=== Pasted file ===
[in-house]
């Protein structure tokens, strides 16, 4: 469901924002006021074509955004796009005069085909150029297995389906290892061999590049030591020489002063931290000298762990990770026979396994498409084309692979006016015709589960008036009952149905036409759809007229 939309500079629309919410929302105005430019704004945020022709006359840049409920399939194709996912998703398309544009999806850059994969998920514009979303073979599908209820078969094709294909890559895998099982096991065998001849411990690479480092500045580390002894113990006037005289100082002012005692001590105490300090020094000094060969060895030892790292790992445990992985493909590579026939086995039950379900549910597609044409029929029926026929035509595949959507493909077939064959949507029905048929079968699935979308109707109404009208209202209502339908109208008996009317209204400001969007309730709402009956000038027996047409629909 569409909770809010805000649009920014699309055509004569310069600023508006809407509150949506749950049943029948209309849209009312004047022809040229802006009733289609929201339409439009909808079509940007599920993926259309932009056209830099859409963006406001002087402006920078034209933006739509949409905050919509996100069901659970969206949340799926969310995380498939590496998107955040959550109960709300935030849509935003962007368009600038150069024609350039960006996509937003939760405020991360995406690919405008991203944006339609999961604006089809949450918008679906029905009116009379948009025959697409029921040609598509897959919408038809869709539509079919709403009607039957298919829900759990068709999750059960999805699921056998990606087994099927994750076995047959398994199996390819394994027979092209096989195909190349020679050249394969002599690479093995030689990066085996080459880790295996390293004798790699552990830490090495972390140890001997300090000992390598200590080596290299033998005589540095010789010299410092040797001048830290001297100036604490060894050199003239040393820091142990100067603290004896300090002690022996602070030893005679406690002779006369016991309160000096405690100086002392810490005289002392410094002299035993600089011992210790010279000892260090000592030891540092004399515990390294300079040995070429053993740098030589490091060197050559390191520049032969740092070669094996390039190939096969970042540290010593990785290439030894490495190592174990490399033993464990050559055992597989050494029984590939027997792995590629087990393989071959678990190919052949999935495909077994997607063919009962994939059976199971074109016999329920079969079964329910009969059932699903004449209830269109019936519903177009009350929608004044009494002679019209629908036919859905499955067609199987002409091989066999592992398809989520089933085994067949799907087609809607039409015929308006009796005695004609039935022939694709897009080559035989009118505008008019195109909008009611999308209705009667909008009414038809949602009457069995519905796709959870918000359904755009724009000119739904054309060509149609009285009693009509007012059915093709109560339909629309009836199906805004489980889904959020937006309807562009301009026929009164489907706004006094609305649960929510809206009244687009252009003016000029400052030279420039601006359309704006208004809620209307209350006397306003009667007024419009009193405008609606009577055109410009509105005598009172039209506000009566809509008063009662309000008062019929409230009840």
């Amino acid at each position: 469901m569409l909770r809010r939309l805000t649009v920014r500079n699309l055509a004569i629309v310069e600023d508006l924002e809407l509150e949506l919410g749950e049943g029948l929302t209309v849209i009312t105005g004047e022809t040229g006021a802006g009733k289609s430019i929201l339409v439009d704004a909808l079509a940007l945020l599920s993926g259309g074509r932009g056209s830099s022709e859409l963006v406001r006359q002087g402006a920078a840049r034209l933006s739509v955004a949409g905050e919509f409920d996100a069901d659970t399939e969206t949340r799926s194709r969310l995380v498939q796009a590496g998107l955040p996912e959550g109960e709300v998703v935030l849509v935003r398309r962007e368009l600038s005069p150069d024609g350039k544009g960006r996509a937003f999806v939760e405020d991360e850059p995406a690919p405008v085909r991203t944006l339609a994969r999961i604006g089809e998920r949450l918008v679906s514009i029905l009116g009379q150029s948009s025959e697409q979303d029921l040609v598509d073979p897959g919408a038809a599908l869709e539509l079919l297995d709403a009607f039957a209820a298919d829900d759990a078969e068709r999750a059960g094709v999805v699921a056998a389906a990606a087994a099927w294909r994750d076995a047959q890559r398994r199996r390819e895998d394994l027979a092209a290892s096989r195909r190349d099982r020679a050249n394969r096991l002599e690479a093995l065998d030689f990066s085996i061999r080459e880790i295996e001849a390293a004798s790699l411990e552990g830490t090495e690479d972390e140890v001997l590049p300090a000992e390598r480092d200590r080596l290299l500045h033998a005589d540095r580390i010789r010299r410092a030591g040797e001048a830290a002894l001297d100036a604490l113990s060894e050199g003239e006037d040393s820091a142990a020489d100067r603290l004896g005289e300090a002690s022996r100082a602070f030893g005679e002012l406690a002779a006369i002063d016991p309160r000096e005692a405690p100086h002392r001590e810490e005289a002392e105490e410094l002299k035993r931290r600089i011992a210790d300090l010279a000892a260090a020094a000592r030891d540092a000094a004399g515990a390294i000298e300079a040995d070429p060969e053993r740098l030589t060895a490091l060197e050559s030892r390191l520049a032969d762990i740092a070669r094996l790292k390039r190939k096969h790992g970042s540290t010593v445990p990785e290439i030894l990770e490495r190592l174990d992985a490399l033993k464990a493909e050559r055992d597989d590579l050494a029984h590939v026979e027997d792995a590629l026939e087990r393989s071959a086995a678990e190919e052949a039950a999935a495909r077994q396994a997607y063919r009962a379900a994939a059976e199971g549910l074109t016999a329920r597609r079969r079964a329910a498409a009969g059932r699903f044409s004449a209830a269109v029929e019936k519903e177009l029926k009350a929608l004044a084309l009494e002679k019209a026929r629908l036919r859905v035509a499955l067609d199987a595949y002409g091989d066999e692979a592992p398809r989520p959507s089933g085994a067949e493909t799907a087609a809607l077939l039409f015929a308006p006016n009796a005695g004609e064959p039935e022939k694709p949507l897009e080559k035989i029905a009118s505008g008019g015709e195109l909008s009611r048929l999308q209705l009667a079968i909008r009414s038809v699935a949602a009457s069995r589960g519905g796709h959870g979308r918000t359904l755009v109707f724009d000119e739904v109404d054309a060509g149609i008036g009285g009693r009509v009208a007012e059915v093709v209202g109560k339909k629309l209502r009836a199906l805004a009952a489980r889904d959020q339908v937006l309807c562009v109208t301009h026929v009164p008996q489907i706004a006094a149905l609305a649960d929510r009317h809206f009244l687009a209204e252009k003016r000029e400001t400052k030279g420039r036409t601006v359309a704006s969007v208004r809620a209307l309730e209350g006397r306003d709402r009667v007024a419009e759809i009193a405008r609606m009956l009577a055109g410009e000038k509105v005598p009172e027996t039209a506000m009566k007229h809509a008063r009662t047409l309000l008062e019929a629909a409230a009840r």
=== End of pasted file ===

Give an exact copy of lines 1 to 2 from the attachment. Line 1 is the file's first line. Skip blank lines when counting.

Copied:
[in-house]
């Protein structure tokens, strides 16, 4: 469901924002006021074509955004796009005069085909150029297995389906290892061999590049030591020489002063931290000298762990990770026979396994498409084309692979006016015709589960008036009952149905036409759809007229 939309500079629309919410929302105005430019704004945020022709006359840049409920399939194709996912998703398309544009999806850059994969998920514009979303073979599908209820078969094709294909890559895998099982096991065998001849411990690479480092500045580390002894113990006037005289100082002012005692001590105490300090020094000094060969060895030892790292790992445990992985493909590579026939086995039950379900549910597609044409029929029926026929035509595949959507493909077939064959949507029905048929079968699935979308109707109404009208209202209502339908109208008996009317209204400001969007309730709402009956000038027996047409629909 569409909770809010805000649009920014699309055509004569310069600023508006809407509150949506749950049943029948209309849209009312004047022809040229802006009733289609929201339409439009909808079509940007599920993926259309932009056209830099859409963006406001002087402006920078034209933006739509949409905050919509996100069901659970969206949340799926969310995380498939590496998107955040959550109960709300935030849509935003962007368009600038150069024609350039960006996509937003939760405020991360995406690919405008991203944006339609999961604006089809949450918008679906029905009116009379948009025959697409029921040609598509897959919408038809869709539509079919709403009607039957298919829900759990068709999750059960999805699921056998990606087994099927994750076995047959398994199996390819394994027979092209096989195909190349020679050249394969002599690479093995030689990066085996080459880790295996390293004798790699552990830490090495972390140890001997300090000992390598200590080596290299033998005589540095010789010299410092040797001048830290001297100036604490060894050199003239040393820091142990100067603290004896300090002690022996602070030893005679406690002779006369016991309160000096405690100086002392810490005289002392410094002299035993600089011992210790010279000892260090000592030891540092004399515990390294300079040995070429053993740098030589490091060197050559390191520049032969740092070669094996390039190939096969970042540290010593990785290439030894490495190592174990490399033993464990050559055992597989050494029984590939027997792995590629087990393989071959678990190919052949999935495909077994997607063919009962994939059976199971074109016999329920079969079964329910009969059932699903004449209830269109019936519903177009009350929608004044009494002679019209629908036919859905499955067609199987002409091989066999592992398809989520089933085994067949799907087609809607039409015929308006009796005695004609039935022939694709897009080559035989009118505008008019195109909008009611999308209705009667909008009414038809949602009457069995519905796709959870918000359904755009724009000119739904054309060509149609009285009693009509007012059915093709109560339909629309009836199906805004489980889904959020937006309807562009301009026929009164489907706004006094609305649960929510809206009244687009252009003016000029400052030279420039601006359309704006208004809620209307209350006397306003009667007024419009009193405008609606009577055109410009509105005598009172039209506000009566809509008063009662309000008062019929409230009840």